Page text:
I see a world where we’ll jump into a high-speed, point-to-point aircraft and fly over the ocean at supersonic or hypersonic speed. When you arrive, a regional airliner, either all-electric or 100 percent biofuel takes you to your destination. For the final leg of your trip, you may have to hail an air taxi to get to your hotel. Wasting hours stuck in gridlock will be a distant memory. Zero-emissions aircraft will not only make traveling from point A to point B more efficient, but also more sustainable, better for the planet.

Concept of a new mode to travel – air taxi or electric vertical and take-off and landing (eVTOL) aircraft.

The innovation and promise of the future of aerospace doesn’t stop there. Drones will deliver packages to homes or even cars, and hospitals will use drones to share critical supplies or medication. In fact, this is already happening with companies like Zipline, which built drones that deliver medical supplies to remote areas. And in Africa, Zipline is being used to deliver the COVID-19 vaccine to areas not accessible by vehicle.

A Zipline drone can be sent to remote or hard-to-reach communities delivering
medical supplies and vaccines.

There is more innovation in the commercial sector as companies embrace the digital transformation in order to be more successful and get to market faster. The defense sector is showing significant gains too, when it comes to digitalization.

Defense goes digital

“Late and over budget” is a common refrain heard in defense departments in this country. And no longer is it acceptable to wait 10, 20 – even 30 years to fly.

A few years ago, I read a report that discussed Augustine’s Law. Norman Augustine, was once the Secretary of Defense, and he claimed at the current rate of cost and development, that by 2050, the U.S. Defense Department would only be able to afford one new airplane – and that one airplane would have to be shared between the Air Force, the Navy and the Marines! Augustine claimed the trajectory that we’ve been on over the last 60 years is unsustainable, as the cost of the aircraft goes up by a factor of 10 every 20 years.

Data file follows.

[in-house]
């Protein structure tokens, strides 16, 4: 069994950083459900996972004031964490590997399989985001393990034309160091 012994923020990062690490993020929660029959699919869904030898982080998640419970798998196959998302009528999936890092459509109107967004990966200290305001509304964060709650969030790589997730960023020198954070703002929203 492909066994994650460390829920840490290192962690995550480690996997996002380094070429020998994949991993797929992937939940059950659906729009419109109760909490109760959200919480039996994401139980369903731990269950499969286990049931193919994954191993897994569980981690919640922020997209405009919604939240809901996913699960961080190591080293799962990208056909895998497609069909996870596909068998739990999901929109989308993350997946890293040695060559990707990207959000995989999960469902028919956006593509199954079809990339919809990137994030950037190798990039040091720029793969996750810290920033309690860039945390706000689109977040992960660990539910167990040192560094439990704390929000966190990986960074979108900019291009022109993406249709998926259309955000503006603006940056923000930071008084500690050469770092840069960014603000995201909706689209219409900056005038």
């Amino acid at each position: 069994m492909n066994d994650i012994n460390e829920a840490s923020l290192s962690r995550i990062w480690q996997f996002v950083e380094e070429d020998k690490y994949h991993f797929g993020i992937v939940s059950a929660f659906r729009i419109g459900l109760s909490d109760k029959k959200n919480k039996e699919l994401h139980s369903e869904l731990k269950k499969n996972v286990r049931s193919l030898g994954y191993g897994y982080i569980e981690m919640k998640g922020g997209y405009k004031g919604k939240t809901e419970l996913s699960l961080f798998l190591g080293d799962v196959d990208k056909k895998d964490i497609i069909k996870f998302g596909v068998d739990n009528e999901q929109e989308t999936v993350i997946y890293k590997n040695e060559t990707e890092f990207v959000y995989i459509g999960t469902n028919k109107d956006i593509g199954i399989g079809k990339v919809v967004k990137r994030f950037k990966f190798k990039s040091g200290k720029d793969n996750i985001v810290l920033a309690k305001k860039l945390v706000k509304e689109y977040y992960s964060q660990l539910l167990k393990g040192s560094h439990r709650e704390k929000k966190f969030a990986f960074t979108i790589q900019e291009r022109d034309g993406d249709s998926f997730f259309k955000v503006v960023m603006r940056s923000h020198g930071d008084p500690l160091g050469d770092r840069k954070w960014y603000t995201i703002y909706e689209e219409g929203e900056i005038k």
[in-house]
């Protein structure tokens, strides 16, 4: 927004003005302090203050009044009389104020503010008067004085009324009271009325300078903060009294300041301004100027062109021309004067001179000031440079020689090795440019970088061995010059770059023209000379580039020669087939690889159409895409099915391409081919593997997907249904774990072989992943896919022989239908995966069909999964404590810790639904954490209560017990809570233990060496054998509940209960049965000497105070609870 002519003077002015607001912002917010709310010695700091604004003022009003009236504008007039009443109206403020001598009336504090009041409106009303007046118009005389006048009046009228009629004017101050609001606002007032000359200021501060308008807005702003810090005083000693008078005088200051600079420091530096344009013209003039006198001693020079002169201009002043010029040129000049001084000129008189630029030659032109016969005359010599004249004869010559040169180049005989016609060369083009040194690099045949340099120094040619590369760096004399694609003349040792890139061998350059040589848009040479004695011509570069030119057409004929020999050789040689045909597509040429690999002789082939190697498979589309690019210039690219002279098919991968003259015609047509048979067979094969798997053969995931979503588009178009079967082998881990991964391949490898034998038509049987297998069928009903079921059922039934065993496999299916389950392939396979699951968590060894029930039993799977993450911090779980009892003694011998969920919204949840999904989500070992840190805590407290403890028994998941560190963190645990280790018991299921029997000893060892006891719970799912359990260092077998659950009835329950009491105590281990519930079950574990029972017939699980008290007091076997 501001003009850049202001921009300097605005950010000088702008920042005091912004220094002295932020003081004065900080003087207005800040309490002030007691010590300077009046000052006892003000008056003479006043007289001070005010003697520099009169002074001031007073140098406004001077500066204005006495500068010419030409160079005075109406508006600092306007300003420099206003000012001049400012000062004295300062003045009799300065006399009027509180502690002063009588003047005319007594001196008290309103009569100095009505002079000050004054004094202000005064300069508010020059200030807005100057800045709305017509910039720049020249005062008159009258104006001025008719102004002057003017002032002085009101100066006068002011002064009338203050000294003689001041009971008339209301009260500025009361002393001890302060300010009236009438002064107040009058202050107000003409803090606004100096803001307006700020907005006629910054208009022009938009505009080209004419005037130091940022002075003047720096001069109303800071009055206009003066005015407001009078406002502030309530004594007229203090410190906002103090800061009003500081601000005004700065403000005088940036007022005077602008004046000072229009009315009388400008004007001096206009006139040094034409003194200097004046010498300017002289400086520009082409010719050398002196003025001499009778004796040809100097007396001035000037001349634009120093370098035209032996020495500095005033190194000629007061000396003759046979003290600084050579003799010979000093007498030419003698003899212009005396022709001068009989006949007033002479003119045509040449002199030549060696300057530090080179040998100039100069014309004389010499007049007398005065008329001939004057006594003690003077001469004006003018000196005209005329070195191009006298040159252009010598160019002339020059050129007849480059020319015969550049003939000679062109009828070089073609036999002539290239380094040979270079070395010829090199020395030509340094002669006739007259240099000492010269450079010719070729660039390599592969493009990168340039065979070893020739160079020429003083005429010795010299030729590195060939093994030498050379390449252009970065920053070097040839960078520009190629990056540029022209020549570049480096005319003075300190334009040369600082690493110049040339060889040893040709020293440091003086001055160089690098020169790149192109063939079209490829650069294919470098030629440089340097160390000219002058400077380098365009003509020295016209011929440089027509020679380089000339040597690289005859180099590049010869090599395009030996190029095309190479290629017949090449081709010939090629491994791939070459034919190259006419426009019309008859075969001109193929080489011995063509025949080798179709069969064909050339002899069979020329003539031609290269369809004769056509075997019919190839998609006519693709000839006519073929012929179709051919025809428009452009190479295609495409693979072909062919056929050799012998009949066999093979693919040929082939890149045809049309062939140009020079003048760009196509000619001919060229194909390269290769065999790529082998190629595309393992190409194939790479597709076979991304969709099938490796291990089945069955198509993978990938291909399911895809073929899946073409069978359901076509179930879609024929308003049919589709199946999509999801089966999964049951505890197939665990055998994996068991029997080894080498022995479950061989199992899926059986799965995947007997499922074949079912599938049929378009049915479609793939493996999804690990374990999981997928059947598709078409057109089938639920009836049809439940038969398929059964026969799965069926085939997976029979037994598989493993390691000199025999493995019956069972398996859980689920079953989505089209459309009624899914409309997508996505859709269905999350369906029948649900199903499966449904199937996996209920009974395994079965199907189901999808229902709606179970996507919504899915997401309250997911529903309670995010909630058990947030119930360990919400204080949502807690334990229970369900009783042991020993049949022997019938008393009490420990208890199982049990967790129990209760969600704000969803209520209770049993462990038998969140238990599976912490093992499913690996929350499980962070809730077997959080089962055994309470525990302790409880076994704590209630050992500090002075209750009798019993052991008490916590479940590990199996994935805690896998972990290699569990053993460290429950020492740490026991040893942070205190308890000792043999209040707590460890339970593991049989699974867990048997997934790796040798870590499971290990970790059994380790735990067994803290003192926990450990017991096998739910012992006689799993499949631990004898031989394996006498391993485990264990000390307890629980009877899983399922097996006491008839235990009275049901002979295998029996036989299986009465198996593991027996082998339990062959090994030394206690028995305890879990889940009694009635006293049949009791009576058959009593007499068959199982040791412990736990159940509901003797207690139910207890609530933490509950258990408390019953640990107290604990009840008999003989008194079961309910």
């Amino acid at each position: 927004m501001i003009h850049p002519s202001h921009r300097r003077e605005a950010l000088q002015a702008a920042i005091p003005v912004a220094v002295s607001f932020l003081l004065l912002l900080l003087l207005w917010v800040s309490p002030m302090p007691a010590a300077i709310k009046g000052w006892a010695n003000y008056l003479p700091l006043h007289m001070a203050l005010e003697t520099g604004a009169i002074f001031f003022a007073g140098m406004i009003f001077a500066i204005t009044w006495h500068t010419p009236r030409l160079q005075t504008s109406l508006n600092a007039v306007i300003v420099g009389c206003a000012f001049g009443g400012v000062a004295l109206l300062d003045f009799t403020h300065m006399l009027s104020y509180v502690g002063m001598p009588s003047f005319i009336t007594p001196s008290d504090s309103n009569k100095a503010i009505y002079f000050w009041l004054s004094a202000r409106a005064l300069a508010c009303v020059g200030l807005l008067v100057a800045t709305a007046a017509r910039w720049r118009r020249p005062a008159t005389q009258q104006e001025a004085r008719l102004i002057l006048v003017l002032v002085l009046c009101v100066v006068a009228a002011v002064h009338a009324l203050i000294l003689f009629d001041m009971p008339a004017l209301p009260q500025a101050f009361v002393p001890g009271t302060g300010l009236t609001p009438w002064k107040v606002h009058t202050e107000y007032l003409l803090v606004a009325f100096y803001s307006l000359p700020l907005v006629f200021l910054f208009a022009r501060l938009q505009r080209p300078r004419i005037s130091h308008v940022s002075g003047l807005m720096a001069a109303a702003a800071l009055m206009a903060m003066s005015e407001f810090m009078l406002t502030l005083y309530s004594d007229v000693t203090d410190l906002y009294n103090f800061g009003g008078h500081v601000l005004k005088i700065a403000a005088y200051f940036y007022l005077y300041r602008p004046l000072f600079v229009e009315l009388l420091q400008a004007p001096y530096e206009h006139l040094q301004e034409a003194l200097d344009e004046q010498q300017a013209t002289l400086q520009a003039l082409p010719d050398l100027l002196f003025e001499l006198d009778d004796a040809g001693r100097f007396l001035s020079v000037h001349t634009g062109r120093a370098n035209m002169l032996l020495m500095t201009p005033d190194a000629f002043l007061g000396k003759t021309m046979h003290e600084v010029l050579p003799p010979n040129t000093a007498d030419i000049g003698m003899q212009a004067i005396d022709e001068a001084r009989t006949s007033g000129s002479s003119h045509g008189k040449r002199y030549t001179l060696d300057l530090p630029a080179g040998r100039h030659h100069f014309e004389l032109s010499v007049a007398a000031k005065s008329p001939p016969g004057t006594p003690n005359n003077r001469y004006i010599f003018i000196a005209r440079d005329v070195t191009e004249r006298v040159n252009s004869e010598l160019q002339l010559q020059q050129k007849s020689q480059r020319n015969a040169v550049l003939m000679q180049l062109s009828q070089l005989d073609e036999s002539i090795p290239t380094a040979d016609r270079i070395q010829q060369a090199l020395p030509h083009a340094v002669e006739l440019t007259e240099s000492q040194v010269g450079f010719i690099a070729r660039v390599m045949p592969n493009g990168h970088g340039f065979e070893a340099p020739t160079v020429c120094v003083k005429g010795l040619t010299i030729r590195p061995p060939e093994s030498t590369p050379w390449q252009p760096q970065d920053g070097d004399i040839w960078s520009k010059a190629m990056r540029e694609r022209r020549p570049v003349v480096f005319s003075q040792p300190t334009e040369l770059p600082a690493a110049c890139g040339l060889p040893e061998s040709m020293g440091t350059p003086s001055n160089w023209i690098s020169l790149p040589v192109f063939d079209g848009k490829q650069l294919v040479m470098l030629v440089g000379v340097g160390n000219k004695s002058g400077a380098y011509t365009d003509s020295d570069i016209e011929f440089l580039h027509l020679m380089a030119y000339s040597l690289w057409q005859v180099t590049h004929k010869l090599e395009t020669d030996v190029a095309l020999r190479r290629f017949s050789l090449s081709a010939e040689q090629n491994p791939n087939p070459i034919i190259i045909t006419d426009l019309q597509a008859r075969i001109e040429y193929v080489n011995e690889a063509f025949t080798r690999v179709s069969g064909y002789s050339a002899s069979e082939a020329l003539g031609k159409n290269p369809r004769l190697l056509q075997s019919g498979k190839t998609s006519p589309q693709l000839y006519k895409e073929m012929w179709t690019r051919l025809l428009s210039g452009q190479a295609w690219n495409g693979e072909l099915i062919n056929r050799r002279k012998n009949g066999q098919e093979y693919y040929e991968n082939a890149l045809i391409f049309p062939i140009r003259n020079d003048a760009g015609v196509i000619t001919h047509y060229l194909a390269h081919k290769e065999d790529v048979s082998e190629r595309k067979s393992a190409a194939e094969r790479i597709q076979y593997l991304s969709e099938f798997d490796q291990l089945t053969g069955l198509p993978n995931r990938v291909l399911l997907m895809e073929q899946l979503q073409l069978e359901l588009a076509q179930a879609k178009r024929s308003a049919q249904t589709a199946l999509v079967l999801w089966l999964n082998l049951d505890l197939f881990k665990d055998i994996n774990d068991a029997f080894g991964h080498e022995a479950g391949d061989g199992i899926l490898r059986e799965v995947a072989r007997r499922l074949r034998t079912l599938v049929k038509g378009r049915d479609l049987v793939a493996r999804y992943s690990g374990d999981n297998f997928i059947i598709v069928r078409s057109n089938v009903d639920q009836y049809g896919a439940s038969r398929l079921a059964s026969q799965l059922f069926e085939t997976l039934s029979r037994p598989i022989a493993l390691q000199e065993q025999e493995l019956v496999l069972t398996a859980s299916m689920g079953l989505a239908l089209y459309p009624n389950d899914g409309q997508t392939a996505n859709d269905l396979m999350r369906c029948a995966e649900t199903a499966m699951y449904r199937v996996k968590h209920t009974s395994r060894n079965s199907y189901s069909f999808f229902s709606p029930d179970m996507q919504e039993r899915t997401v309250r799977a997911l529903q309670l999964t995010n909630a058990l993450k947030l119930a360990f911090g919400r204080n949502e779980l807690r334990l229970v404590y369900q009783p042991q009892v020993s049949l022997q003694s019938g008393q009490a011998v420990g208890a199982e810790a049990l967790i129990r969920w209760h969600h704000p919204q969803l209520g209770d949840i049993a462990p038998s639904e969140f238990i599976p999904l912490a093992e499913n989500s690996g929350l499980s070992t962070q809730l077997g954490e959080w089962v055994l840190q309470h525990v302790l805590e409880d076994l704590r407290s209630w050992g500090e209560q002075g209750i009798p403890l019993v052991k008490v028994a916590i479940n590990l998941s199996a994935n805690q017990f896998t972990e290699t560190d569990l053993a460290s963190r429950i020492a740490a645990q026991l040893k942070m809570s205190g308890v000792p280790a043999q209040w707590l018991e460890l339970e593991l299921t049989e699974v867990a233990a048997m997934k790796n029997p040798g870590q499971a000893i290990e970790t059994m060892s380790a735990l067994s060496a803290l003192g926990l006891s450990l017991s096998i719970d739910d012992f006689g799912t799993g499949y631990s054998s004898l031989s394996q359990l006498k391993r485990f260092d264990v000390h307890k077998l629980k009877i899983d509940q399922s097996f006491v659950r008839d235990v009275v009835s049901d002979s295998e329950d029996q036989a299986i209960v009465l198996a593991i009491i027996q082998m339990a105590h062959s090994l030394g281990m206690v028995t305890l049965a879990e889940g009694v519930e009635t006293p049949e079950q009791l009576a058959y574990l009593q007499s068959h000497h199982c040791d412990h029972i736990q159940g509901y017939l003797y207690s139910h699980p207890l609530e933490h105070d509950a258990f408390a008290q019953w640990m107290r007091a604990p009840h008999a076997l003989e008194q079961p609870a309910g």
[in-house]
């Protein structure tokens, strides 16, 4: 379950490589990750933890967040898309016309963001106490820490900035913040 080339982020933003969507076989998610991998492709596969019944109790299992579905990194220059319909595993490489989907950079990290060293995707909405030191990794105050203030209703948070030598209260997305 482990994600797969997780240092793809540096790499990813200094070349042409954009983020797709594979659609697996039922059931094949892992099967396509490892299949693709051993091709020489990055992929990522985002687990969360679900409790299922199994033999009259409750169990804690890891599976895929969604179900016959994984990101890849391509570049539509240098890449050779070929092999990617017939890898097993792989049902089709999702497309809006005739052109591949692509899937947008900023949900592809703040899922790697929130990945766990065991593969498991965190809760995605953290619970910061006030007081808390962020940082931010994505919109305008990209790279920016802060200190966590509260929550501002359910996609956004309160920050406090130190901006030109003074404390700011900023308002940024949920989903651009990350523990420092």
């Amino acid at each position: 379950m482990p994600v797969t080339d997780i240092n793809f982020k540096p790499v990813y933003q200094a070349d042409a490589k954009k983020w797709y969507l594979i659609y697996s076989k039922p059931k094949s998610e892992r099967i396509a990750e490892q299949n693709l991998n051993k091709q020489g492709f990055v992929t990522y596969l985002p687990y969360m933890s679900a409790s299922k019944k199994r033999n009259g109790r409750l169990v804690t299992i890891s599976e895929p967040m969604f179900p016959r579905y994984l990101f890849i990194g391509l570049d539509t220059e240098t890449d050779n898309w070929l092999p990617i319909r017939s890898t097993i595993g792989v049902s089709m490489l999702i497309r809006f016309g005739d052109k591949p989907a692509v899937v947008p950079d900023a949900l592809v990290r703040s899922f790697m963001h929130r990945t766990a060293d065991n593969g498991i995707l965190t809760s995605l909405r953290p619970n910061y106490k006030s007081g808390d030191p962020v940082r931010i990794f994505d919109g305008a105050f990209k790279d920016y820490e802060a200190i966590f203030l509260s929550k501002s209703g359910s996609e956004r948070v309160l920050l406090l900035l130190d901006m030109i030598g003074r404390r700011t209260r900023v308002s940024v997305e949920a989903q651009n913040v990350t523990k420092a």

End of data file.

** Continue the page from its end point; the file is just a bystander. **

The conversation can no longer be about bending the cost curve. It has to be about breaking the cost curve. Already, we are seeing new jet programs such as the UK’s Tempest program emerge. With these next-generation programs, they’re looking for six-generation capabilities combined with long-term sustainability and upgradability. This must be accomplished at half the cost in half the time of these fifth-generation programs.

The U.K. is just one example. In most countries around the world, defense departments are demanding more capability for less cost, and they want it now. These departments need to undergo digital transformation to meet their goals. In the United States, with respect to digitalization, we are starting to see the “E series” designation to call out the digital nature of these programs. It means the aircraft flew virtually before anything was built. No question, it’s a different way of doing business. A great example is Boeing’s T-X trainer jet for the U.S. Air Force. This was the first aircraft to have the “E series” designation and it was developed digitally… in record time.

Boeing’s T-X trainer jet aircraft. A direct result of a digitalized work environment.